Twenty-one of the 32 trials were conducted solely in North America, and 11 were carried out in multiple regions. Of those 11 multiregional trials, 2 were conducted exclusively in foreign countries. Although the observed responses (change from baseline) in placebo and drug-treated groups in multiregional trials tended to be larger than in North American trials, the treatment effects (drug-placebo difference) were -9 and -8 PANSS units for North American and multiregional trials, respectively. When time of trial conduct was taken into account, an increasing placebo response and a diminishing treatment effect over time were observed in North American trials from -10.8 PANSS units for the first period (1991-1998) to -6.0 PANSS units for the later period (1999-2008). The overall trial success rate over the almost 2 decades was 78%, declining slightly in trials conducted after 1999, the time period during which multiregional trials were first conducted (74% for 1999-2008 vs 85% for 1991-1998), despite increasing sample sizes in the later period. The mean baseline PANSS total score was in the range of 87-100 for most of these trials. Trials in patients with higher mean baseline PANSS total scores tended to show larger treatment effects than those in patients with lower scores. The mean body weight and body mass index (BMI) were higher in patients in North American trials and North America-predominant multiregional trials compared to those in foreign-predominant multiregional trials (mean body weights of 85 kg and 81 kg vs 72 kg, and BMIs of 29 and 27 vs 25, respectively). Treatment effects decreased as body weights increased, especially in North American trials. In foreign-predominant multiregional trials, there were higher proportions of women than in North American trials and North America-predominant multiregional trials (40% vs 22% and 27%, respectively) and a relatively larger proportion of Asians (21% vs 1% and 8%, respectively).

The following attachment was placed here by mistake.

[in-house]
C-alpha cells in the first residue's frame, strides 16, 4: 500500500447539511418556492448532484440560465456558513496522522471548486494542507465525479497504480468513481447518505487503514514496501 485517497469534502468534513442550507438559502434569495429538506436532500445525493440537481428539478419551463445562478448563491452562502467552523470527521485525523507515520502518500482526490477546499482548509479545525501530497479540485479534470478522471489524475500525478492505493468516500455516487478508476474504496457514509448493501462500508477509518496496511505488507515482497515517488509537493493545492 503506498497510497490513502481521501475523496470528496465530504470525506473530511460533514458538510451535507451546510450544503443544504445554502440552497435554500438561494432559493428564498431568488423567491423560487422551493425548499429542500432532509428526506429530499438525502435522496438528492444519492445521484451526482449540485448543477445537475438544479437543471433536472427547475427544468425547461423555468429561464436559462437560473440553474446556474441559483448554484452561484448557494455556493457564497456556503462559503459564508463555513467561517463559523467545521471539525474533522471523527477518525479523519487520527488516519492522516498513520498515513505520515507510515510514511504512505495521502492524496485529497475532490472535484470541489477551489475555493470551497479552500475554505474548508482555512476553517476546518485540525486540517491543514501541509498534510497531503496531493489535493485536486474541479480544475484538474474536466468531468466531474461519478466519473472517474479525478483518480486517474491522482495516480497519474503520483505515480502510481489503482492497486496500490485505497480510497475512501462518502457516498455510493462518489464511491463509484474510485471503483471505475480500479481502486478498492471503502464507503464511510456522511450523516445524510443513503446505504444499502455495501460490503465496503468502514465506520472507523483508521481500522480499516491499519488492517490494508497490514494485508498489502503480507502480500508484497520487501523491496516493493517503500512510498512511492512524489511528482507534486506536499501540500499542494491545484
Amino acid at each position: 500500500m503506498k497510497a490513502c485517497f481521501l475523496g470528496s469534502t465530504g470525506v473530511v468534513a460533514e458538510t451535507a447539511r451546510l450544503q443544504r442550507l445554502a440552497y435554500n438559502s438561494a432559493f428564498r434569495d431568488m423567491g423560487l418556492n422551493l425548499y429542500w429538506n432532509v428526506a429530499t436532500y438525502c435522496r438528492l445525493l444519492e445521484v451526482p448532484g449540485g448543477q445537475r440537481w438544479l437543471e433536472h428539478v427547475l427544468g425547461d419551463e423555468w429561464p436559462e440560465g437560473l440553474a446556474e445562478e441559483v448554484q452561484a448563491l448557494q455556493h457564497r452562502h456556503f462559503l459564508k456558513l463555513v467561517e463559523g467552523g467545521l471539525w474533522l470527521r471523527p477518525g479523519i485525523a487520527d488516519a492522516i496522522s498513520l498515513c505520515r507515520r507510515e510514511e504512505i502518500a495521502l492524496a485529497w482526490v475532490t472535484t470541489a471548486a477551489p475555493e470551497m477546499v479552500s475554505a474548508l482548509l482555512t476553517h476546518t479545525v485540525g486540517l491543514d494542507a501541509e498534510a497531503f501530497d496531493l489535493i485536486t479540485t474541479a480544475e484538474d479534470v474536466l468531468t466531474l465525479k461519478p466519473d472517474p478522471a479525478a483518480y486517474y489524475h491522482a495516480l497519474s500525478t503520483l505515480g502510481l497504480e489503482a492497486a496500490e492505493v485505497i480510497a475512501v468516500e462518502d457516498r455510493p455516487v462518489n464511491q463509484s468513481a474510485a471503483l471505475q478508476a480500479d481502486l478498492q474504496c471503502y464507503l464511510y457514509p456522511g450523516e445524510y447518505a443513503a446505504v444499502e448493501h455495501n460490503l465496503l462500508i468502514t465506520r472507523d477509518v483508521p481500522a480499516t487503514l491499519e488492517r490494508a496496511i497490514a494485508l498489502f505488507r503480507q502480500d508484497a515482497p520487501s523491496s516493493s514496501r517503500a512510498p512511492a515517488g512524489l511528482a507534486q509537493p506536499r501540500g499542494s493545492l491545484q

A high and increasing placebo response and a declining treatment effect are of great concern in schizophrenia trials conducted in North America. In this era of global clinical trials, close attention is needed to the design and conduct of these trials.